Superior, Hermantown credit unions consider mergerNext week, members of Metro Credit Union in Superior will be asked to ratify a merger agreement with Hermantown Federal Credit Union.
By: Maria Lockwood, Superior Telegram
Next week, members of Metro Credit Union in Superior will be asked to ratify a merger agreement with Hermantown Federal Credit Union.
If approved, Metro’s office at 25 Belknap St. will become the newest branch of the Hermantown-based credit union May 1. The partnership would result in the third largest credit union at the Head of the Lakes with 18,000 members.
Scott Lundgren, president and chief executive officer for Hermantown Federal Credit Union, said the merger presents a great opportunity to grow in the area. The move has already been given the green light from the National Credit Union Administration, the Wisconsin Department of Financial Institutions Office of Credit Unions and both boards of directors.
“Hermantown Federal Credit Union obviously is a very sound institution that has an opportunity here to take on a partner,” said George Althoff, communications director for the Wisconsin Department of Financial Institutions (DFI). The merger, he said, would also strengthen Metro Credit Union, which has been a Superior institution for 75 years.
A recent letter from Metro to its members stated that the current Great Recession has impacted the credit union; local job loss has resulting in a rash of loan defaults. While the management and board have worked to right their economic ship, they have not been able to issue enough new loans to recoup losses and get the books in the black. The DFI directed Metro’s board of directors to seek a merger partner.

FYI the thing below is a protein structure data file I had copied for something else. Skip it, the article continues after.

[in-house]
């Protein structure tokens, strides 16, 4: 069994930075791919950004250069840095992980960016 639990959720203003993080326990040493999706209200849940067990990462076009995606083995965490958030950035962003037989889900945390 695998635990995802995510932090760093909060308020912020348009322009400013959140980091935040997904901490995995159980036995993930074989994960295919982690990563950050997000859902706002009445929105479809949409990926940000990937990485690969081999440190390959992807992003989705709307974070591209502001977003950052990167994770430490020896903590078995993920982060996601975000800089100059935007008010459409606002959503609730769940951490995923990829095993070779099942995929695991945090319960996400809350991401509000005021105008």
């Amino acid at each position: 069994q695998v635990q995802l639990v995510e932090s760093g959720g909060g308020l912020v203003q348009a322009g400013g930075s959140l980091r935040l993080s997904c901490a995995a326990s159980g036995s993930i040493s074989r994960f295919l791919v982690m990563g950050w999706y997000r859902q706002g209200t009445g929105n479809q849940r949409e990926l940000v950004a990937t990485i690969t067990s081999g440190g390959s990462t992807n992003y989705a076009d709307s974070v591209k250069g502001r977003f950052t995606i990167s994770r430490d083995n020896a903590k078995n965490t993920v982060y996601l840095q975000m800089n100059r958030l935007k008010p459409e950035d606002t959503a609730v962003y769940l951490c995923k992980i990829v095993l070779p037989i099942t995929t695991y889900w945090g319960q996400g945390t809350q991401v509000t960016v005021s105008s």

Credit union mergers are not unusual. According to Althoff, there were 20 credit union mergers in Wisconsin in 2011, 13 in 2010 and 14 in 2009. Two Eau Claire credit unions merged last year and an Eagle River credit union merged with one in Rhinelander. While mergers that cross state lines are less common, Althoff said, geography plays a role in such matches. If both institutions are in the same market area, it enhances the potential for success. Last year, for example a Milwaukee-area credit union merged with one in Illinois. At the end of 2011, there were 203 state chartered credit unions, two federal credit unions and a corporate credit union serving Wisconsin citizens, according to the DFI. Metro is a state chartered credit union; Hermantown is federally chartered. Metro currently has more than 5,700 members and $30 million in assets. Hermantown has more than 12,000 members and $76 million in assets
Althoff said credit union mergers are usually very successful due to the strength of at least one of the partners. When asked about the impact of the Great Recession on Hermantown Federal Credit Union, Lundgren said the institution did have some rough patches. But 2011, he said, was the credit union’s best year ever. The NCUA has also approved a widening of the area Hermantown Federal Credit Union covers, Lundgren said. The institution can now serve residents of St. Louis, Carlton and Douglas counties. Regardless of what county they reside in, Lundgren said, current Metro members will be members of the new merged institution.
Both Althoff and Lundgren said that, should the merger be approved, it would remain “business as usual” at Metro. More details on how the two credit unions will become one are expected after next week’s meeting, Lundgren said.
Members of Metro Credit Union are asked to attend a special membership meeting at 6:30 p.m. Thursday, April 19 at the Wisconsin Indianhead Technical Conference Center in Superior to consider and act upon the merger proposal.